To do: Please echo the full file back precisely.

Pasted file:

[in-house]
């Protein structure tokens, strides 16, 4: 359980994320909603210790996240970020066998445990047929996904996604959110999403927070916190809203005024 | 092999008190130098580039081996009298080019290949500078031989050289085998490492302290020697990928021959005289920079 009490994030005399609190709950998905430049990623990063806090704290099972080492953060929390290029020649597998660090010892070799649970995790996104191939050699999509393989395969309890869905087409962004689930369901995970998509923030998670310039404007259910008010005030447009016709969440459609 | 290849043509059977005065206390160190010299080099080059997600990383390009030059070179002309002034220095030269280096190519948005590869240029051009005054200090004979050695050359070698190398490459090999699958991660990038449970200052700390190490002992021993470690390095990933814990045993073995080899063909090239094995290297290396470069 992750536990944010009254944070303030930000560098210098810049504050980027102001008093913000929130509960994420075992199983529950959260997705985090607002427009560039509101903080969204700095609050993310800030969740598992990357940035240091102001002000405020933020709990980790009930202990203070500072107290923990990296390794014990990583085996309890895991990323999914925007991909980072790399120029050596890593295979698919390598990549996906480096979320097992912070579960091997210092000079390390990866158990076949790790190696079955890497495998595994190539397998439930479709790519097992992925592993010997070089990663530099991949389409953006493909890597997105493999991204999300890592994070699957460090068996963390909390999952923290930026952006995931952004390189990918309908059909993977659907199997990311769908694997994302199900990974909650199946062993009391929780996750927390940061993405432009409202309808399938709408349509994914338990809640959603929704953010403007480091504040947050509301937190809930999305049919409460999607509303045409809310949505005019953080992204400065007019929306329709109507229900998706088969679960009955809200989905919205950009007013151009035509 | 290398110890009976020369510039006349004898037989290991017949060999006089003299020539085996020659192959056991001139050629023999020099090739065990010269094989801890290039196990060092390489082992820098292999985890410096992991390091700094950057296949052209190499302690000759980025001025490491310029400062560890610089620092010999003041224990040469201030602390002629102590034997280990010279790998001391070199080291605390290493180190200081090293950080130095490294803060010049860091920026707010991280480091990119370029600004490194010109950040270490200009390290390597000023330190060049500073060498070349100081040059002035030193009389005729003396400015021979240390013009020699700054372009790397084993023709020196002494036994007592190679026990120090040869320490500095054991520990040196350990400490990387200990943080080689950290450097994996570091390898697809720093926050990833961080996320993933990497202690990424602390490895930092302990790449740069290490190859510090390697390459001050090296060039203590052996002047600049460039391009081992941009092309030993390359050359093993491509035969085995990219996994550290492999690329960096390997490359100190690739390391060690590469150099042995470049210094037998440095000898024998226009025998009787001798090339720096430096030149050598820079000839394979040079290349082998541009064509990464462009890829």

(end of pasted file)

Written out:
[in-house]
């Protein structure tokens, strides 16, 4: 359980994320909603210790996240970020066998445990047929996904996604959110999403927070916190809203005024 | 092999008190130098580039081996009298080019290949500078031989050289085998490492302290020697990928021959005289920079 009490994030005399609190709950998905430049990623990063806090704290099972080492953060929390290029020649597998660090010892070799649970995790996104191939050699999509393989395969309890869905087409962004689930369901995970998509923030998670310039404007259910008010005030447009016709969440459609 | 290849043509059977005065206390160190010299080099080059997600990383390009030059070179002309002034220095030269280096190519948005590869240029051009005054200090004979050695050359070698190398490459090999699958991660990038449970200052700390190490002992021993470690390095990933814990045993073995080899063909090239094995290297290396470069 992750536990944010009254944070303030930000560098210098810049504050980027102001008093913000929130509960994420075992199983529950959260997705985090607002427009560039509101903080969204700095609050993310800030969740598992990357940035240091102001002000405020933020709990980790009930202990203070500072107290923990990296390794014990990583085996309890895991990323999914925007991909980072790399120029050596890593295979698919390598990549996906480096979320097992912070579960091997210092000079390390990866158990076949790790190696079955890497495998595994190539397998439930479709790519097992992925592993010997070089990663530099991949389409953006493909890597997105493999991204999300890592994070699957460090068996963390909390999952923290930026952006995931952004390189990918309908059909993977659907199997990311769908694997994302199900990974909650199946062993009391929780996750927390940061993405432009409202309808399938709408349509994914338990809640959603929704953010403007480091504040947050509301937190809930999305049919409460999607509303045409809310949505005019953080992204400065007019929306329709109507229900998706088969679960009955809200989905919205950009007013151009035509 | 290398110890009976020369510039006349004898037989290991017949060999006089003299020539085996020659192959056991001139050629023999020099090739065990010269094989801890290039196990060092390489082992820098292999985890410096992991390091700094950057296949052209190499302690000759980025001025490491310029400062560890610089620092010999003041224990040469201030602390002629102590034997280990010279790998001391070199080291605390290493180190200081090293950080130095490294803060010049860091920026707010991280480091990119370029600004490194010109950040270490200009390290390597000023330190060049500073060498070349100081040059002035030193009389005729003396400015021979240390013009020699700054372009790397084993023709020196002494036994007592190679026990120090040869320490500095054991520990040196350990400490990387200990943080080689950290450097994996570091390898697809720093926050990833961080996320993933990497202690990424602390490895930092302990790449740069290490190859510090390697390459001050090296060039203590052996002047600049460039391009081992941009092309030993390359050359093993491509035969085995990219996994550290492999690329960096390997490359100190690739390391060690590469150099042995470049210094037998440095000898024998226009025998009787001798090339720096430096030149050598820079000839394979040079290349082998541009064509990464462009890829």